Berlin architect and designer Sophie von Bülow knocked through walls between two residences to create this spacious apartment in her home city (+ slideshow).
Sophie von Bülow had to start from scratch when renovating the two apartments in the Prenzlauerberg district of Berlin, which hadn't been touched since the Second World War.
"The apartments were totally time-worn," Von Bülow told Dezeen. "Everything had to be done new, which was a lovely challenge."
Two full-height gaps were created in the walls separating the adjacent apartments and the layout was rearranged to encompass both.
Von Bülow strived to restore and preserve the original features in the property. "We tried to keep the lovely details like the old art nouveau stucco, parts of the old timber piling and the beautiful windows," she said.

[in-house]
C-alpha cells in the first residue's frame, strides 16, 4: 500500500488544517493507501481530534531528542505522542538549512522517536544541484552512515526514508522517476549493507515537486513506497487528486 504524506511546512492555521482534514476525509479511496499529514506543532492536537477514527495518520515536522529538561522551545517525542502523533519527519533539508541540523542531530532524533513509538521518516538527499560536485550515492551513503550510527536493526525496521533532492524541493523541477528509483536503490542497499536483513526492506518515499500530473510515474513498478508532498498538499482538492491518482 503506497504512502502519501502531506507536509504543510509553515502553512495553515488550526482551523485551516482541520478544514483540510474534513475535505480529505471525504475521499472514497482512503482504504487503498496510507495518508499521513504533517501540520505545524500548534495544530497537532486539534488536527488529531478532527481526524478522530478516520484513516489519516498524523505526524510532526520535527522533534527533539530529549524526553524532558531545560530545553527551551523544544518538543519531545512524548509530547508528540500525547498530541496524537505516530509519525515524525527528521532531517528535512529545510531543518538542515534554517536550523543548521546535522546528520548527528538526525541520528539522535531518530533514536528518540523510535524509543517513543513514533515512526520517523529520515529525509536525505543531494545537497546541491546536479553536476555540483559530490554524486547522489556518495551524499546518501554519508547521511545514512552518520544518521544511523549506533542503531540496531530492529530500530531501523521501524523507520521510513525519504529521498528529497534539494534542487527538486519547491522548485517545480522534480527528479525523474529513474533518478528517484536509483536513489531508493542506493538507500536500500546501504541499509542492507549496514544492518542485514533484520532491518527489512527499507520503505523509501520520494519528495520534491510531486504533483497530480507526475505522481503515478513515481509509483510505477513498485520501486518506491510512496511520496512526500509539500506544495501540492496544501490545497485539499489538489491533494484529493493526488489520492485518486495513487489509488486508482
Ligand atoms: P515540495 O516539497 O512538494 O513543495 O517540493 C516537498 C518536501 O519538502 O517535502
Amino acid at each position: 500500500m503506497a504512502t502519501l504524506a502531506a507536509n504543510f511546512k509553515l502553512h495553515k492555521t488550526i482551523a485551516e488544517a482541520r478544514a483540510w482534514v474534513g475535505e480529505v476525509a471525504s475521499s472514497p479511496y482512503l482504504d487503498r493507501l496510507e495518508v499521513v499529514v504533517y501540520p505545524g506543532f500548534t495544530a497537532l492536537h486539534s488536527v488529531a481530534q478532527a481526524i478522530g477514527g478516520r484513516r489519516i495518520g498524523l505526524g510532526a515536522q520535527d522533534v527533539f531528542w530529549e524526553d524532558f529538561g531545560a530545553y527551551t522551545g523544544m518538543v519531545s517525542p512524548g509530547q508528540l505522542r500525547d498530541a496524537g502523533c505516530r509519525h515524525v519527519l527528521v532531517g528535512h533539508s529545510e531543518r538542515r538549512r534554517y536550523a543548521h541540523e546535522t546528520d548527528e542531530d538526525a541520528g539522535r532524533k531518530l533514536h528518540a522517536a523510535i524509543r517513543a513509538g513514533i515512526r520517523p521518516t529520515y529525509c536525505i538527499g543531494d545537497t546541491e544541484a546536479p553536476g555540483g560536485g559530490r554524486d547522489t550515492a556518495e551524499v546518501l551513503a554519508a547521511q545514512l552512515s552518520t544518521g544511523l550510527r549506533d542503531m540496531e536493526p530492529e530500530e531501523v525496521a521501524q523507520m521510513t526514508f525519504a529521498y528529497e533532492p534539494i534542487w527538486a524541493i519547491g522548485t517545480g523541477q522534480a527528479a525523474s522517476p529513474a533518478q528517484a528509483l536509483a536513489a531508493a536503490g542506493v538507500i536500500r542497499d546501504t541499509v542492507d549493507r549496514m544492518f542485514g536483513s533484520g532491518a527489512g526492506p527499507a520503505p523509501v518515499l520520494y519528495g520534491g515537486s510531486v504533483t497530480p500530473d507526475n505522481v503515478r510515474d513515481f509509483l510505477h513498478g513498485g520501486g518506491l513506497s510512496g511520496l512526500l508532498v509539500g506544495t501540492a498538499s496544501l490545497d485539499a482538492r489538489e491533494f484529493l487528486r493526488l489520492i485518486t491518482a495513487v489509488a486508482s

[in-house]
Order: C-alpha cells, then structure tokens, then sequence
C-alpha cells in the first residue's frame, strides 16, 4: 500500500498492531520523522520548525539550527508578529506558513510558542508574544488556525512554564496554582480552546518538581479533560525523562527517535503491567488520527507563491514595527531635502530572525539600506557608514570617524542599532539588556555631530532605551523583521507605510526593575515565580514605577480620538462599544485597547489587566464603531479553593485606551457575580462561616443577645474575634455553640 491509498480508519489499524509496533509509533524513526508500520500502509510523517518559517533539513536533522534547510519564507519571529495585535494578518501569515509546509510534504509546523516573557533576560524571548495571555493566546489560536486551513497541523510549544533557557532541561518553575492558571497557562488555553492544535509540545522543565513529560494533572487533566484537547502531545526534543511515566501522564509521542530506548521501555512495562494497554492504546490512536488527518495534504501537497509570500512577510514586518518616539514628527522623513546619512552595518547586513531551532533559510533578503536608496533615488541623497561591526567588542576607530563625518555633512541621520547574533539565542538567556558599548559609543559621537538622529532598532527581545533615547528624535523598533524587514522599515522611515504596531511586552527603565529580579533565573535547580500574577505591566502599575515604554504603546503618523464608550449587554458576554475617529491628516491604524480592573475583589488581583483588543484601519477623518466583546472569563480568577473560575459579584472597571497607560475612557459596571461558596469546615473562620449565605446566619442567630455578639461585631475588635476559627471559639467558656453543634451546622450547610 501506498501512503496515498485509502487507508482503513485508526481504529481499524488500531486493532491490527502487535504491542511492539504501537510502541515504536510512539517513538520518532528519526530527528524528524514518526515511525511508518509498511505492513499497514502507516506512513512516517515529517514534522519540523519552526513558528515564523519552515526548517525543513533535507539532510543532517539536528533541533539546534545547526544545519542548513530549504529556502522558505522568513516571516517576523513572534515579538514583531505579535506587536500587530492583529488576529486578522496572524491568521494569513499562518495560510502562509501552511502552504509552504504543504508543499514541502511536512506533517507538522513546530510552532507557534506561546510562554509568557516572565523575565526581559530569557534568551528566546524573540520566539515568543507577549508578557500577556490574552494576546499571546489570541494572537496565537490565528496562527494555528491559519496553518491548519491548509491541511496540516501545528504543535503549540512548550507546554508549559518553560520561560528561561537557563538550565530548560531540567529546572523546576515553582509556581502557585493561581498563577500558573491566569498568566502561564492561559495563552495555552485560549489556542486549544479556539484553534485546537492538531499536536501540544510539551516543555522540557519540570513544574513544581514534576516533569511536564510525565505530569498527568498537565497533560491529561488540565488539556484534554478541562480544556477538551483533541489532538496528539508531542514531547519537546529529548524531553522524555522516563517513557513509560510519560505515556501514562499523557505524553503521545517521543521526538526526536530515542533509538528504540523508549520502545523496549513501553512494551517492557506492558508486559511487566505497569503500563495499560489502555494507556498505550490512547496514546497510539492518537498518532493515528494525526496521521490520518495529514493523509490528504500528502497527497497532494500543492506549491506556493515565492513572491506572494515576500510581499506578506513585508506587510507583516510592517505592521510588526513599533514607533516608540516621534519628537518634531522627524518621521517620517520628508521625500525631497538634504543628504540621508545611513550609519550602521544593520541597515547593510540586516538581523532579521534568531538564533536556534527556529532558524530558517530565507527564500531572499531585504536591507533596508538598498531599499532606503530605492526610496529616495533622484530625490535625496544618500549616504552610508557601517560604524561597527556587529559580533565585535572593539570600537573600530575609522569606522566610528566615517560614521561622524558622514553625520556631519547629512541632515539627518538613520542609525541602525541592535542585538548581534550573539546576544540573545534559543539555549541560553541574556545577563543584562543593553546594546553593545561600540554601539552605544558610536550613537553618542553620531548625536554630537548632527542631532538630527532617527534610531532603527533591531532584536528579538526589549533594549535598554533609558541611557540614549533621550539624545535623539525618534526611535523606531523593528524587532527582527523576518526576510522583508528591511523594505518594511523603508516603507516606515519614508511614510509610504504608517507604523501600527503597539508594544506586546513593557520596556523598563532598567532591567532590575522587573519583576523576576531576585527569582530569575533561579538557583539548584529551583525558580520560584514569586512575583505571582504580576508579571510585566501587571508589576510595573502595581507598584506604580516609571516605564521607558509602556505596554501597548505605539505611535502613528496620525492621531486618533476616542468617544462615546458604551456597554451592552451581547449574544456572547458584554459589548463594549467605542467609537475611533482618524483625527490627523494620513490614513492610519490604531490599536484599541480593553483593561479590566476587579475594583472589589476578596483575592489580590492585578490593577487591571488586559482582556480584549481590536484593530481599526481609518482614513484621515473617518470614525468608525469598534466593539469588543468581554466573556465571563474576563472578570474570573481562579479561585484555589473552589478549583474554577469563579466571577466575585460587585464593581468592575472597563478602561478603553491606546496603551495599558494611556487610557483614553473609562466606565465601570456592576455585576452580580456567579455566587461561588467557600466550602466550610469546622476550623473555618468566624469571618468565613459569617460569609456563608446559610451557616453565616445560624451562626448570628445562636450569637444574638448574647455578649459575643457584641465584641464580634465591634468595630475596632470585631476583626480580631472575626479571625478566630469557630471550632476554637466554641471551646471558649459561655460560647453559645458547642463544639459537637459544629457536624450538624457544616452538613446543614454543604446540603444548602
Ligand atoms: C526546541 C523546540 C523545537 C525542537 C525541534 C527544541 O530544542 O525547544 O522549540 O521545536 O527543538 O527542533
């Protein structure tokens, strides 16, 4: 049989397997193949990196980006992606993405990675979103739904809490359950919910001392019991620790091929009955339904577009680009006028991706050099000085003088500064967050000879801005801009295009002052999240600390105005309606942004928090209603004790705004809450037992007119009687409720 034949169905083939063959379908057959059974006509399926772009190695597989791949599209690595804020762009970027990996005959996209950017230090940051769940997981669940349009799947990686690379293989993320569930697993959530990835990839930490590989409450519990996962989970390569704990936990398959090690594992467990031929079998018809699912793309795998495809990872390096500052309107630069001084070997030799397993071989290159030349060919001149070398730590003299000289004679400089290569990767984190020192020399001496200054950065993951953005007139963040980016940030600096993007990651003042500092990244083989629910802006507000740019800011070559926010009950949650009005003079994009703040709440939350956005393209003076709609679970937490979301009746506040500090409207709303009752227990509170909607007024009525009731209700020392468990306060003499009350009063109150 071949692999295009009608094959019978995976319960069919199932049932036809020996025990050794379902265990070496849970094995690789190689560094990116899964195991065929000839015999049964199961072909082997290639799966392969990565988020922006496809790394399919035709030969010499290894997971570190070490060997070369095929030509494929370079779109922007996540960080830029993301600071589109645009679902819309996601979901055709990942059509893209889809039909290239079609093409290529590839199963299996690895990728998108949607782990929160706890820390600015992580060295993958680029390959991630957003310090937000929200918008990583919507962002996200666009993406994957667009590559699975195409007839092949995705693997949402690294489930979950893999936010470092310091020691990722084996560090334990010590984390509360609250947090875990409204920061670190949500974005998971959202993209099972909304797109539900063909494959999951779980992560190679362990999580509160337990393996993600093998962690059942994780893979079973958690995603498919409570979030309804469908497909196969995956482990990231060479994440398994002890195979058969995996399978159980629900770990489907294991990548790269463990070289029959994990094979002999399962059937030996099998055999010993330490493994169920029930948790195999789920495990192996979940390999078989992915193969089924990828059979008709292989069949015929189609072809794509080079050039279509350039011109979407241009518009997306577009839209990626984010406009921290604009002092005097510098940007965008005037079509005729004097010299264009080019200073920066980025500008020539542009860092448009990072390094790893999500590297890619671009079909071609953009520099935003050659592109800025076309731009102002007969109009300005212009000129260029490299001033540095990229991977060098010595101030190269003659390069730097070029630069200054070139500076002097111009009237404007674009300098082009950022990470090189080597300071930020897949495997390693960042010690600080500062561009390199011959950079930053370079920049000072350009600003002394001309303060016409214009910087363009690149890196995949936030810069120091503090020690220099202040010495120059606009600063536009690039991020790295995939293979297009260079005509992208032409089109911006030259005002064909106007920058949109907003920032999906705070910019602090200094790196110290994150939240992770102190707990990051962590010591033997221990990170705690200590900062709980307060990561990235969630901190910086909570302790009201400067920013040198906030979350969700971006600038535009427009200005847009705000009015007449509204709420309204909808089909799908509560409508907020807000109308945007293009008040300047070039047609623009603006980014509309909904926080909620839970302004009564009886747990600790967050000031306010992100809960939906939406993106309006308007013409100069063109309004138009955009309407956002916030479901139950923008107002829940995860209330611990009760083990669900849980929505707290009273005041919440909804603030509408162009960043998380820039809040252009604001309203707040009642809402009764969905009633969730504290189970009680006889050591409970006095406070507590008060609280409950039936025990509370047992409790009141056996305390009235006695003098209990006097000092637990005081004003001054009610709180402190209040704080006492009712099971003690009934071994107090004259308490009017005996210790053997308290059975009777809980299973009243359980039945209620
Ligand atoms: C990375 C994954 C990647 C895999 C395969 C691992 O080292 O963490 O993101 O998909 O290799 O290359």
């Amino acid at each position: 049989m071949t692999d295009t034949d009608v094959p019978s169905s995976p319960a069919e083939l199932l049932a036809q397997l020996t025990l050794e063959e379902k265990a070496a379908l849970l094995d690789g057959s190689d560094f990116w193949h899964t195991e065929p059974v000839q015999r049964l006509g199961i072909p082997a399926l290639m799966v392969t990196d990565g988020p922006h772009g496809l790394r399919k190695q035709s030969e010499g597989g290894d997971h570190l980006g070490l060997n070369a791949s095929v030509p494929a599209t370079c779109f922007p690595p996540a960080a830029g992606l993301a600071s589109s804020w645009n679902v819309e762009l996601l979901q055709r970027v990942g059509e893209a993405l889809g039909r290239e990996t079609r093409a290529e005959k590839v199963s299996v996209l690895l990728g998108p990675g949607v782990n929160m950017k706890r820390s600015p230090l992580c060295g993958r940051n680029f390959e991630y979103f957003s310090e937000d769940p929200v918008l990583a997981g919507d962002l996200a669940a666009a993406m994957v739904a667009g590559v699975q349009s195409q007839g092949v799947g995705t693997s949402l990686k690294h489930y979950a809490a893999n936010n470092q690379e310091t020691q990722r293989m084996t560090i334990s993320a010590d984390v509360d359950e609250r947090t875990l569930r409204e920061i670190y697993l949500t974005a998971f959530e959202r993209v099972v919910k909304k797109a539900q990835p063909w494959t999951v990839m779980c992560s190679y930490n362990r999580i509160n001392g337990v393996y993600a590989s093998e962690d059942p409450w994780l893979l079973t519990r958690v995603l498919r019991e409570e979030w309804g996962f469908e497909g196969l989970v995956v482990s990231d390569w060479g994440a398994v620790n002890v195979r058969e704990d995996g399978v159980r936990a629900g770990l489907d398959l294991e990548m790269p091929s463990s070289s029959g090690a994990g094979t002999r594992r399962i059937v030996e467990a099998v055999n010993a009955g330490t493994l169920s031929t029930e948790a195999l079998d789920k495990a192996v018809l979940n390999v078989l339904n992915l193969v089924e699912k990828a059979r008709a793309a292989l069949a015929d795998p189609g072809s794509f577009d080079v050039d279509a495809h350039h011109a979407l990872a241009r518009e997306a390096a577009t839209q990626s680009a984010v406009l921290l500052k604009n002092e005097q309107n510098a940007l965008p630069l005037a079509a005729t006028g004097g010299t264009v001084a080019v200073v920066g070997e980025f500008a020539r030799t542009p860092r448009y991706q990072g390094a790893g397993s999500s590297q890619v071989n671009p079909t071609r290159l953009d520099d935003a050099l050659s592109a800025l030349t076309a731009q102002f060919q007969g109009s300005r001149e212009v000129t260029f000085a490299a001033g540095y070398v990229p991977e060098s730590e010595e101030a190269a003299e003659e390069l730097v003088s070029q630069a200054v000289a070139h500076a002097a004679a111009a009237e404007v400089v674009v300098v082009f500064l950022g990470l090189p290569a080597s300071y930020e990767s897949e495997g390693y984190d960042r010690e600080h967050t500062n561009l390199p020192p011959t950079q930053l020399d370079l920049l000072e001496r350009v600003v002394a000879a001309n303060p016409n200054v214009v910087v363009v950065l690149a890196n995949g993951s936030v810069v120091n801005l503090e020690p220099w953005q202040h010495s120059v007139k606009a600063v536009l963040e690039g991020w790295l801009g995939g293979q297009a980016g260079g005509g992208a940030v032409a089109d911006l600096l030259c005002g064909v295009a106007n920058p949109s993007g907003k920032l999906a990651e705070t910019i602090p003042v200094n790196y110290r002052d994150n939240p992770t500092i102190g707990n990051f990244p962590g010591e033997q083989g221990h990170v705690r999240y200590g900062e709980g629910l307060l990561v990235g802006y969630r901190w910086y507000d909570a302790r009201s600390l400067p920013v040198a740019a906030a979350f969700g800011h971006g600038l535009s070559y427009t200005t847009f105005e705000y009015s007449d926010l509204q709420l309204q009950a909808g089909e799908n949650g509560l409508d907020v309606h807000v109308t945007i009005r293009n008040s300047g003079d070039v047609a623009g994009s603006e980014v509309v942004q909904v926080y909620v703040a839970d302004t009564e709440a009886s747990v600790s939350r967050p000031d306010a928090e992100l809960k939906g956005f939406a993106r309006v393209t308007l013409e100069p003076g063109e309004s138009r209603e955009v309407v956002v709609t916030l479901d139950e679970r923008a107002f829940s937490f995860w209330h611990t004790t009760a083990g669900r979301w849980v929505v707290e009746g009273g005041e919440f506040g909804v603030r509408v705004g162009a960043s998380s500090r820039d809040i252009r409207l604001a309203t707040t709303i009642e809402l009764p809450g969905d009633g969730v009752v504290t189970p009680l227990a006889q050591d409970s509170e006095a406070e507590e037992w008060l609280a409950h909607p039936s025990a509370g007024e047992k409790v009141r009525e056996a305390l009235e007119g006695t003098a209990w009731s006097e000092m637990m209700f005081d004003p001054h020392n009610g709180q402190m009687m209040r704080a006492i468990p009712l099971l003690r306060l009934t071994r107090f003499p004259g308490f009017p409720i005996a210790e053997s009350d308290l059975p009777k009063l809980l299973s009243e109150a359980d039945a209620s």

Peeling wallpaper was removed so the walls could be replastered and painted neutral colours, while wooden floors was sanded and oiled.
The bathroom floor was replaced with a screed-like material created by German company Concreed, which was also formed into a sink mounted on a wall of white tiles.
Tables in the living spaces were also designed by Von Bülow, including the coffee table made from square steel tubes and topped with pigmented prestressed concrete.
Rooms are filled with an eclectic mix of furniture, fittings and ornaments including metal toolboxes used for storing small items and a scuffed red pig.
We've recently created a new Pinterest board full of apartment designs, which includes a renovated home in Barcelona with triangular floor tiles and a loft conversion in London with a combined staircase and bookshelf.
More projects in Berlin on Dezeen include a museum of architectural drawings with sketches etched into the concrete facade and an interior covered in wrinkly mirrors.
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